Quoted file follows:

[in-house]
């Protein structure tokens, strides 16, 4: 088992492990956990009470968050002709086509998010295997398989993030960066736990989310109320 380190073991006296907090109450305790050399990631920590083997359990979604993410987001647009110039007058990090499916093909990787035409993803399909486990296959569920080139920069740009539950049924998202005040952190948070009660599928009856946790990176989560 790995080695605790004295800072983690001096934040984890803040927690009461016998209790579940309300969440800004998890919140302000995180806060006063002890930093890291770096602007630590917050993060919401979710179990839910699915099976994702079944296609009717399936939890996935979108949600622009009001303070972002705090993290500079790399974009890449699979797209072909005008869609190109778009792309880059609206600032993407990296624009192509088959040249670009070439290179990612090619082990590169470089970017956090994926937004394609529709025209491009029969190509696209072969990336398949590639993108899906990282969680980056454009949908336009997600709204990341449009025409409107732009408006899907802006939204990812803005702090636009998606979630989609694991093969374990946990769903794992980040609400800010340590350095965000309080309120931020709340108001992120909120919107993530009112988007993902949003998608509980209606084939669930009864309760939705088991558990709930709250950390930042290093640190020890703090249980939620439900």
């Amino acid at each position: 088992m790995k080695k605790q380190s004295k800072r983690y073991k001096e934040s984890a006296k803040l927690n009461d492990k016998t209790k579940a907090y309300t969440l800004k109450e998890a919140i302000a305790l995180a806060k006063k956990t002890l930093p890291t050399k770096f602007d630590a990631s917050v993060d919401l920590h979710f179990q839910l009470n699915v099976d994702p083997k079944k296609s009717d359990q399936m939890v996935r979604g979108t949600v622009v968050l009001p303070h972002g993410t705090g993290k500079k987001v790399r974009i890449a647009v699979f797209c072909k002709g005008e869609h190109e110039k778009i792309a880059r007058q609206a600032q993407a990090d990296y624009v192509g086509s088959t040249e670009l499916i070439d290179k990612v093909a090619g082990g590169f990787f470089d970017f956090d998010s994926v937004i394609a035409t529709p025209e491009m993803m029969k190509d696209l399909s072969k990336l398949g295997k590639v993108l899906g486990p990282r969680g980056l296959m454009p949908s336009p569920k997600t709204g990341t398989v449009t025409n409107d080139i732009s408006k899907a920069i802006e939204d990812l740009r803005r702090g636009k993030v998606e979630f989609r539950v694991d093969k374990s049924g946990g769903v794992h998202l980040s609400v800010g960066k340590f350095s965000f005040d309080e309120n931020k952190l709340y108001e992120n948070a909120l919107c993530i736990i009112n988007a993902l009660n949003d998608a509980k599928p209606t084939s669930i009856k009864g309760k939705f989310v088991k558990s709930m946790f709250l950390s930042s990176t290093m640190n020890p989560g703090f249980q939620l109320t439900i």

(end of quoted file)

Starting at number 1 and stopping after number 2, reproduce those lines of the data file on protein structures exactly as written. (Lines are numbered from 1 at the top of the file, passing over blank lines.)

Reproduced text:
[in-house]
């Protein structure tokens, strides 16, 4: 088992492990956990009470968050002709086509998010295997398989993030960066736990989310109320 380190073991006296907090109450305790050399990631920590083997359990979604993410987001647009110039007058990090499916093909990787035409993803399909486990296959569920080139920069740009539950049924998202005040952190948070009660599928009856946790990176989560 790995080695605790004295800072983690001096934040984890803040927690009461016998209790579940309300969440800004998890919140302000995180806060006063002890930093890291770096602007630590917050993060919401979710179990839910699915099976994702079944296609009717399936939890996935979108949600622009009001303070972002705090993290500079790399974009890449699979797209072909005008869609190109778009792309880059609206600032993407990296624009192509088959040249670009070439290179990612090619082990590169470089970017956090994926937004394609529709025209491009029969190509696209072969990336398949590639993108899906990282969680980056454009949908336009997600709204990341449009025409409107732009408006899907802006939204990812803005702090636009998606979630989609694991093969374990946990769903794992980040609400800010340590350095965000309080309120931020709340108001992120909120919107993530009112988007993902949003998608509980209606084939669930009864309760939705088991558990709930709250950390930042290093640190020890703090249980939620439900």